The best known of all Stutzes, the Bearcat, was
introduced in 1912 and would turn out to be a fierce competitor for its
arch rival, the Mercer Raceabout. The Bearcat had a huge four-cylinder
T-head (inlet valves in one side of the cylinder block and exhausts in
the other) Wisconsin engine that displaced 6.4 litres (389 cu in.) and
produced 50 horsepower.
The Bearcat was the starkest of sports cars. Along
with the fenders there was a "doghouse" hood over the engine, two seats,
a round barrel-like fuel tank, a trunk that really was, and a couple of
spare tires. The driver peered through a monocle windshield; the
passenger got no protection.
Despite minimal bodywork the Bearcat weighed a
healthy 2,041 kg (4,500 lb). Its wheelbase was 3,048 mm (120 in.) long,
it rode on giant 4.50 by 34 inch tires, and it stood 1,219 mm (48 in.)
high at the hood.
Tom McCahill, Mechanix Illustrated magazine's car
writer, tested a mint condition 1914 Stutz Bearcat in September, 1951.
He reported that it would reach almost 129 km/h (80 mph) and accelerate
from zero to 96 km/h (60 mph) in 29.2 seconds.
He also pointed out that Bearcats required rugged
drivers. "They would go where you headed them, and keep going, but you
still needed lots of arm moxie to turn them. And plenty of beef to throw
out the clutch and push down the brake. You couldn't ride those old-time
clutches, Buster. It takes a good 75 to 100 pounds of pressure to throw
them out." He said the two-wheel mechanical brakes took "... enough
pressure to squash a rock."
Harry Stutz continued in competition, with the
Indianapolis 500 a sentimental favourite. Stutzes finished third in 1913
and 1915. A Stutz racing team, called the White Squadron, was the
scourge of the American racing circuit during the teens.
The Stutz's exploits weren't confined to the race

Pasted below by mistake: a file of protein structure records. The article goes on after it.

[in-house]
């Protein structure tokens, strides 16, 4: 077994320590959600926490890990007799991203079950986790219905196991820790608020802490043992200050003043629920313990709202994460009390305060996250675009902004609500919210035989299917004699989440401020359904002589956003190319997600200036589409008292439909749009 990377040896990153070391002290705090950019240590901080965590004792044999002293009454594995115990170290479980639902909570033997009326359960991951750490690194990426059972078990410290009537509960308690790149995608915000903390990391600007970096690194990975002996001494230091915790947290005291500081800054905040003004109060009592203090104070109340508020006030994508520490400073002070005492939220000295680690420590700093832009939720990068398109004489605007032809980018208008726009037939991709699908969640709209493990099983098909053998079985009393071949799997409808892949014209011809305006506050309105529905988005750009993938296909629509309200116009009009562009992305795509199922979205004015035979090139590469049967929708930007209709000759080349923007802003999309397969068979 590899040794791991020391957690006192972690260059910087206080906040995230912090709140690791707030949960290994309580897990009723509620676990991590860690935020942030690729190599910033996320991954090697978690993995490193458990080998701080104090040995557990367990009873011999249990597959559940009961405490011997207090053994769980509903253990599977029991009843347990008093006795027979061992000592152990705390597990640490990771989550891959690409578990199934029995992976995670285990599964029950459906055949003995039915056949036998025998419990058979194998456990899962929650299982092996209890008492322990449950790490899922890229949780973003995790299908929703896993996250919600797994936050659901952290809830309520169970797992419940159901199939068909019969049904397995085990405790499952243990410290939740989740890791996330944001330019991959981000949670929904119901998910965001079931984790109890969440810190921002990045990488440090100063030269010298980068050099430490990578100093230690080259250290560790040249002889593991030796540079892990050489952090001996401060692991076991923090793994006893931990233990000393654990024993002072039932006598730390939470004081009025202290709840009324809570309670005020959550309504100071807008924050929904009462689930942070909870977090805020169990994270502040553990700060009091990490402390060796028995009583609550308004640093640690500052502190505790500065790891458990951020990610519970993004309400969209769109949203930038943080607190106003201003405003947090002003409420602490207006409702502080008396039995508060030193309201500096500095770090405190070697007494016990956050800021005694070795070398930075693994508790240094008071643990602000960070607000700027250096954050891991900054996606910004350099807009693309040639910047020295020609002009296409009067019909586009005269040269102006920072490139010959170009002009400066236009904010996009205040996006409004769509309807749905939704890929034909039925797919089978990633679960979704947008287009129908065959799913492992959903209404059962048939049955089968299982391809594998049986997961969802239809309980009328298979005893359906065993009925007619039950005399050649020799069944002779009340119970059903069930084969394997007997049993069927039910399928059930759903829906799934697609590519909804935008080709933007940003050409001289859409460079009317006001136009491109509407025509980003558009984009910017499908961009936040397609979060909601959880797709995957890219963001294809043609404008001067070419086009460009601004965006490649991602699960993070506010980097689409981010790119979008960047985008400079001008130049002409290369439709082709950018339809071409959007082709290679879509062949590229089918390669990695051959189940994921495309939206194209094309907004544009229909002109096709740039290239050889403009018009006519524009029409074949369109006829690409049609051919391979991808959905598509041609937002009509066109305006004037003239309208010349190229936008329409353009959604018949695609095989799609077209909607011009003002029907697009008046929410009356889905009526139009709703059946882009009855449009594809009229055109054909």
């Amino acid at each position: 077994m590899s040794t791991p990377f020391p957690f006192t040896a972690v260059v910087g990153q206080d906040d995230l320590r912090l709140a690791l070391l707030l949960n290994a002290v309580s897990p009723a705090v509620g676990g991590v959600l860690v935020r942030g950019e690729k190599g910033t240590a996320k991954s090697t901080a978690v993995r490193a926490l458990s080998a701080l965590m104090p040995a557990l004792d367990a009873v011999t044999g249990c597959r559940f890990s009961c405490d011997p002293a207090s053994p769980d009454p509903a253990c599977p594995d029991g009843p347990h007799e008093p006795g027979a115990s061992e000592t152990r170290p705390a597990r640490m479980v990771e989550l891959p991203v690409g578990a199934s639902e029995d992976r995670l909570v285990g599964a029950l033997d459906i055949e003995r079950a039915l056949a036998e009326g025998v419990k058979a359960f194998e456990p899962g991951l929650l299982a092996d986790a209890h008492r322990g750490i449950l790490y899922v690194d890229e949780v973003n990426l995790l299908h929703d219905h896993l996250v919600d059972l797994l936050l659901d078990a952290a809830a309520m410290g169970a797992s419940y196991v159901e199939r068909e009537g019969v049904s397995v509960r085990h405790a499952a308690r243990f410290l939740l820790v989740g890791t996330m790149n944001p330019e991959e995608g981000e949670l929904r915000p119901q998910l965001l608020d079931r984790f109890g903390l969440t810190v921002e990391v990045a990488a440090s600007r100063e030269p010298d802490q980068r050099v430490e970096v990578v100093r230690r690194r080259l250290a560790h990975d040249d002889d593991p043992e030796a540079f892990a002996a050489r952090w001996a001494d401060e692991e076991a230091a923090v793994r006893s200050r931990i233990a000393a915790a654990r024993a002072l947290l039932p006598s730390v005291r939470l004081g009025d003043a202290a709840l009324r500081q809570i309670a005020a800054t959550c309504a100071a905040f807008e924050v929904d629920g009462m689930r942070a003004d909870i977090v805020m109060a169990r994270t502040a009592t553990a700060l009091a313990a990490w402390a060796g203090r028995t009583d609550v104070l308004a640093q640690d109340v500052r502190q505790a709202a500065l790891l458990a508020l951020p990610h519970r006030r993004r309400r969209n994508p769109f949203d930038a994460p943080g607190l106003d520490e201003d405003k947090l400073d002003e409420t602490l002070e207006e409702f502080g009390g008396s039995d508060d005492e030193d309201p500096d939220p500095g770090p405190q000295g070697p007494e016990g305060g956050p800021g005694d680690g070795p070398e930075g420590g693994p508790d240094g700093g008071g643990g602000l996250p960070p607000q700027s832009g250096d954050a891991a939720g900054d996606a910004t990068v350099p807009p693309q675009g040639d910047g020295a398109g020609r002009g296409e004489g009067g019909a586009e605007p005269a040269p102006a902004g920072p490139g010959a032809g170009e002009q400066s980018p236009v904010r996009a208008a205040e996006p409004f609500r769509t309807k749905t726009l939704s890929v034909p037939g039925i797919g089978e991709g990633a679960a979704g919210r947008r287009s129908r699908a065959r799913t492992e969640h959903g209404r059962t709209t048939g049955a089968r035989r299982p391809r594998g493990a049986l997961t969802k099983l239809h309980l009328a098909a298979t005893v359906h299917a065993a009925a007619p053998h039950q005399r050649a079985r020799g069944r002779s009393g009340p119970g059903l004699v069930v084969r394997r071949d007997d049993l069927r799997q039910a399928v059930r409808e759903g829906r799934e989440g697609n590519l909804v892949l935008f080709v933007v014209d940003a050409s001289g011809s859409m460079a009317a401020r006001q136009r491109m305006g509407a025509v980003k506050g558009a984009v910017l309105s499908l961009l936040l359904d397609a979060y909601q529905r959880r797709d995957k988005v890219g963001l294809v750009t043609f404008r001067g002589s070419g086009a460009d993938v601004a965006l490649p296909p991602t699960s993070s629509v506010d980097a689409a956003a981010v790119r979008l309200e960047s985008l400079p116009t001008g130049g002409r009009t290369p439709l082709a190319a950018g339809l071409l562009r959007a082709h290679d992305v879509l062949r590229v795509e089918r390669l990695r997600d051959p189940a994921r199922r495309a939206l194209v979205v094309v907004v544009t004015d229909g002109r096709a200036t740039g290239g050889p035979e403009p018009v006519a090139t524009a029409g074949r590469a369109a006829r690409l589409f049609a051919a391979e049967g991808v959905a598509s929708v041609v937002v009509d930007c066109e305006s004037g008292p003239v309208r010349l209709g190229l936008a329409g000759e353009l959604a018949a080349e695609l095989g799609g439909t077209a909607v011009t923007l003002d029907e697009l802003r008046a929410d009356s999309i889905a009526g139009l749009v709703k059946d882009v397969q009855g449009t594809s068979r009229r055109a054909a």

track. The owner of a new 1916 Bearcat apparently brought the car to his
New York dealer complaining that it was so slow that the Mercers were
trouncing him in the streets.
The Stutz public relations department, smelling an
opportunity, arranged to have the car driven coast-to-coast by an
Indianapolis record driver named Erwin George Baker. Baker didn't
disappoint them. He flogged the car across the continent in 11 days,
7-1/2 hours, earning a new transcontinental speed record for Stutz, and
the nickname "Cannonball" Baker for himself. He loved the name, and had
it copyrighted. Baker went on to become the premier cross-country
driver, eventually setting 143 distance records.
Founder Harry Stutz lost control of the company and
left in 1919. Although the Bearcat was continued, sales went into a
slide and by 1924 the Bearcat name was dropped, although it would return
The Stutz company continued to build some
high-performance cars, including the Black Hawk speedster, which was the
American Automobile Association champion in 1927. In 1928 one was second
in the famous LeMans, France, 24-hour endurance race, the best American
car showing until the Ford GT40s of the 1960s. The Bearcat was the only
car that could give the Bentleys a run for their money. Oddly, when
pushed hard, the cam drive would fail, which was also the weak point of
In the early '30s, unable to afford a huge
multi-cylinder engine like the Cadillac, Packard and Marmon V-12s and
V-16s, Stutz fitted double overhead camshafts and four valves per
cylinder to its Vertical Eight, creating the fabulous 156-horsepower,
32-valve DV-32. The car was also supplied with others bodies.
It was guaranteed to exceed 161 km/h (100 mph). A
shorter version, the Super Bearcat, with a 2,946 mm (116 in.) wheelbase
rather than the standard Bearcat's 3,146 mm (134-1/2 in.), was even